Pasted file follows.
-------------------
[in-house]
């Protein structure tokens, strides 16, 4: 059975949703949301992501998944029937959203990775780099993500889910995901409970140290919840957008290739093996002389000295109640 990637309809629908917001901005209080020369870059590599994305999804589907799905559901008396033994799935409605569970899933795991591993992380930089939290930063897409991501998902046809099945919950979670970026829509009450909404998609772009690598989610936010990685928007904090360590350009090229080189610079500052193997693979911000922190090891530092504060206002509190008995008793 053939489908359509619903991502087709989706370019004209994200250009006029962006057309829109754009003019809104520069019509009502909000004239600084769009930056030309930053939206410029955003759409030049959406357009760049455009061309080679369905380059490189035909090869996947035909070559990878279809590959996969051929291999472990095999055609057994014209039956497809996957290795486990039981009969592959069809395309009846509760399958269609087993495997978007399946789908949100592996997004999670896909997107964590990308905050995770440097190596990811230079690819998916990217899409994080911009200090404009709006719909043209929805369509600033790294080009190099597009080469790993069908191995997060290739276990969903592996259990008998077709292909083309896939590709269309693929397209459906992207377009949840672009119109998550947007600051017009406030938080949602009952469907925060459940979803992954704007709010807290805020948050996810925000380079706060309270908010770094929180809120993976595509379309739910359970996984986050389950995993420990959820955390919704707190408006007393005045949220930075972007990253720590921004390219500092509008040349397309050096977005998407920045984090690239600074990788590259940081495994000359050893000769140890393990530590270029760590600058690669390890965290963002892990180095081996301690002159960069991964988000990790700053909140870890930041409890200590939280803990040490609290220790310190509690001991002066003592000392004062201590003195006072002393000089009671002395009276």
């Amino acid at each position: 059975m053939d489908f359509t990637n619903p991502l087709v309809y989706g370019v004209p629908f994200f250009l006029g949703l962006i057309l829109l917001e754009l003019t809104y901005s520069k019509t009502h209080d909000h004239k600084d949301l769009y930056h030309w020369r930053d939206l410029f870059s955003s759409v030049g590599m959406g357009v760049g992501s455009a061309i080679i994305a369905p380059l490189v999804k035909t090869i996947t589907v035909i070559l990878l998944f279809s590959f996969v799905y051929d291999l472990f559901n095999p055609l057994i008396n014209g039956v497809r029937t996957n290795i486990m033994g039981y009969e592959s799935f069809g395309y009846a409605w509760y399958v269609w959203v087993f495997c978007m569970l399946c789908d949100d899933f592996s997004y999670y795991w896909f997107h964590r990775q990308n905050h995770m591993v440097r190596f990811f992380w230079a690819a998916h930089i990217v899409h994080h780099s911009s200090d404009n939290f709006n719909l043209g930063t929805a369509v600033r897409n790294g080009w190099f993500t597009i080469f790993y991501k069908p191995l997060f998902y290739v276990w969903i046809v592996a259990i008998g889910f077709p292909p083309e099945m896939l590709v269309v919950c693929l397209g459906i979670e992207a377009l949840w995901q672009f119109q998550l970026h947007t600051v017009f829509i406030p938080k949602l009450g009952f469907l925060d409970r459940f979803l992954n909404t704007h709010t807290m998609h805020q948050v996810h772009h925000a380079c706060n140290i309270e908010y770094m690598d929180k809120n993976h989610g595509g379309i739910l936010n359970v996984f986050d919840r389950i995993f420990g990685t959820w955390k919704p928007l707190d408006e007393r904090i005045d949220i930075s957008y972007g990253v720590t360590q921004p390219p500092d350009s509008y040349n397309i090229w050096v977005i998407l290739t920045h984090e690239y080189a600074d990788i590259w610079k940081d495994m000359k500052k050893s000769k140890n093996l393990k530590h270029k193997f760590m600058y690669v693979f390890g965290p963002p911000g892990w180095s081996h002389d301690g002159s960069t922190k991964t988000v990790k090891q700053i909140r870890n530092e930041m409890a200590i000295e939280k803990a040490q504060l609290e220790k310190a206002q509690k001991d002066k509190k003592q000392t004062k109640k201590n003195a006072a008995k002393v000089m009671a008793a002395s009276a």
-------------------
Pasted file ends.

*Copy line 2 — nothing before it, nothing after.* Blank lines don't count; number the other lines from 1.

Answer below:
């Protein structure tokens, strides 16, 4: 059975949703949301992501998944029937959203990775780099993500889910995901409970140290919840957008290739093996002389000295109640 990637309809629908917001901005209080020369870059590599994305999804589907799905559901008396033994799935409605569970899933795991591993992380930089939290930063897409991501998902046809099945919950979670970026829509009450909404998609772009690598989610936010990685928007904090360590350009090229080189610079500052193997693979911000922190090891530092504060206002509190008995008793 053939489908359509619903991502087709989706370019004209994200250009006029962006057309829109754009003019809104520069019509009502909000004239600084769009930056030309930053939206410029955003759409030049959406357009760049455009061309080679369905380059490189035909090869996947035909070559990878279809590959996969051929291999472990095999055609057994014209039956497809996957290795486990039981009969592959069809395309009846509760399958269609087993495997978007399946789908949100592996997004999670896909997107964590990308905050995770440097190596990811230079690819998916990217899409994080911009200090404009709006719909043209929805369509600033790294080009190099597009080469790993069908191995997060290739276990969903592996259990008998077709292909083309896939590709269309693929397209459906992207377009949840672009119109998550947007600051017009406030938080949602009952469907925060459940979803992954704007709010807290805020948050996810925000380079706060309270908010770094929180809120993976595509379309739910359970996984986050389950995993420990959820955390919704707190408006007393005045949220930075972007990253720590921004390219500092509008040349397309050096977005998407920045984090690239600074990788590259940081495994000359050893000769140890393990530590270029760590600058690669390890965290963002892990180095081996301690002159960069991964988000990790700053909140870890930041409890200590939280803990040490609290220790310190509690001991002066003592000392004062201590003195006072002393000089009671002395009276």